Extra credit – brief description of women 1950s-60s

“… a man’s wife is the show window where he exhibits the measure of his achievement… . The biggest deals are put across over luncheon tables;… we meet at dinner the people who can push our fortunes… . The woman who cultivates a circle of worthwhile people, who belongs to clubs, who makes herself interesting and agreeable … is a help to her husband.”

As housewives, women in 1950s had a “fantastic” lives often depicted as ” Perfect American housewives.” They were presented as loving and caring mothers and wives hoping for suburban houses and life with many children. Women had very simplified lives with the of feeding the family, cleaning the house, cooking and taking care of a family. They were pretty much fulfilling the role of being “woman” and a “housewife” which at that time, socially constructed, meant devoting their lives only to a family, but thinking outside of the home life was very much restricted by the dominance of men.

The heart of the civil rights history


 “. . . This is what they did with the march on Washington. They joined it… became part of it, took it over. And as they took it over, it lost its militancy. It ceased to be angry, it ceased to be hot, it ceased to be uncompromising. Why, it even ceased to be a march. It became a picnic, a circus. Nothing but a circus, with clowns and all. . .”  – Malcolm X

During the years 1950’s and 1960’s, black Americans arose as one “big family” led by racial equality and unfair civil rights. The movement was characterized by major campaigns of civilresistance. Between 1955 and 1968, acts of nonviolent protest and civildisobedience produced crisis situations between activists and government authorities.For almost 100 years after the Emancipation Proclamation, African Americans in Southern states still experienced “unequalness,” disenfranchisement, segregation and great volume oppressions towards blacks. In the following, civil rights activists extensively continued to protest for their freedom and whites, on the other hand, were fierce because the whole community of blacks marched boycotting on the streets in a either violence or nonviolence way depending on a leader. Many leaders from within the African American community and beyond rose to prominence during the Civil Rights era, including Martin Luther King, Jr., Rosa Parks, Malcolm X, Andrew Goodman and etc.   Two arising leader powers such as Malcolm X who was a black male activist leader fighting for blacks’s present and past where as Martin Luther King who also was a black male who fought the idea of “peacefulness” and solving any conflict with love and care. Even thought they had totally different approach towards civil rights movement, white privilege and racial inequality, they both centered the question to where is respect for humanity disappear. A key factor in the success of the civil rights movement was the choice that radicalized African-American organizations offered to cautiously slow-moving governmental policy-makers: the rhetoric of “Black Power” or the pacifism of Martin Luther King Jr. Policy makers chose the leader representing peaceful change.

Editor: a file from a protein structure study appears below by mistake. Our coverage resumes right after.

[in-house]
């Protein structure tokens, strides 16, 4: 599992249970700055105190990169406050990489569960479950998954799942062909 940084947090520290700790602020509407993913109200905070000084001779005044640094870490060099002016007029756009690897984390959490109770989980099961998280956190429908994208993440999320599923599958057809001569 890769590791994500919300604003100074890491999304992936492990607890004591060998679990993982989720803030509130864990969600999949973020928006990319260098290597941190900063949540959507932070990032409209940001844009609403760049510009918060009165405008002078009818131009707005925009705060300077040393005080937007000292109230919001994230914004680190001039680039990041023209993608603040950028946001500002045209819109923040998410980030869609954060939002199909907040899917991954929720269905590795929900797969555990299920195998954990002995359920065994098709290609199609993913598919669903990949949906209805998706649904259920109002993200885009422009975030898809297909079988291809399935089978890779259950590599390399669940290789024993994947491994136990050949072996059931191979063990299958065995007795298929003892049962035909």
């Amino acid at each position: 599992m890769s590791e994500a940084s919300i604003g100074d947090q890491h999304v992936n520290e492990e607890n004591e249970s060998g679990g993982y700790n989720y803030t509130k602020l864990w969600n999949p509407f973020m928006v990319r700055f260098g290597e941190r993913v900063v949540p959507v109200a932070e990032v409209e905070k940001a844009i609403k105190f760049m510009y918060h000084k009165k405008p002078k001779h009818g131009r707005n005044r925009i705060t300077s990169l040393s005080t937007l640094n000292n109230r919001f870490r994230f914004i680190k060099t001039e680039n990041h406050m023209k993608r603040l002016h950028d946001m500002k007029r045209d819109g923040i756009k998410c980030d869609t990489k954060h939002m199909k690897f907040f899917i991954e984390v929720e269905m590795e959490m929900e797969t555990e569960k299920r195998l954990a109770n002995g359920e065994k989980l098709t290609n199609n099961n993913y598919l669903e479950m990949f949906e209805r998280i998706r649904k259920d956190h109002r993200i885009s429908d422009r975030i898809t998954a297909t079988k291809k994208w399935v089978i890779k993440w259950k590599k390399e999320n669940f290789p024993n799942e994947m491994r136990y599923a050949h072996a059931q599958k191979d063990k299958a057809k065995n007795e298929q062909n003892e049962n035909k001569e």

Calvin Candie, the beast of all beasts, adoring the moment of fight

” I’m curious what makes you so Fight to death: Monstrosity of Calvin Candiecurious”  Django Freeman

This scene involves such characters as Django, Dr. King Schultz, Calvin Candie and Leo Moguy where Calvin Candie relishes a fight of  two “blacks”  that purposes to gratify “whites.”  This is when  Calvin Candie invites Dr. King Schultz, as businessman, and Django as Shultz partner to savor the fight first, then talk business. In the whole movie, Dr. Schultz as well as in this scene plays an astute orator who fools everybody to his advantage. On the other hand, Django Freeman, a man who’d been enduring for being “black” all his life and seeking for his wife. From my perspective, this fight scene has such a crucial use of slaves that blacks are presented as OBJECTS,worse then  dogs.

Another imperative actor is Calvin Candie who plays a critter of beast maltreating blacks mercilessly. By including this character, Quentin Tarantino, a writer and director of this movie, is trying to depict the slavery in clear sense. He was his audience to feel how blacks were denied the humanity. He tries to display that  as a privately owned, a slave was equal in status to a horse or even cart.For that he involves Calvin Candie for whom there was little to diminish blacks, it was necessary for him, according to the French observer of American life of Alexis de Tocqueville, “deprive slave desire for freedom.” Undoubtedly, Quentin Tarantino controversially challenges his audience throughout the movie.

“Whenever I hear anyone arguing for slavery, I feel a strong impulse to see it tried on him personally.”  –   ABRAHAM LINCOLN, speech, Mar. 17, 1865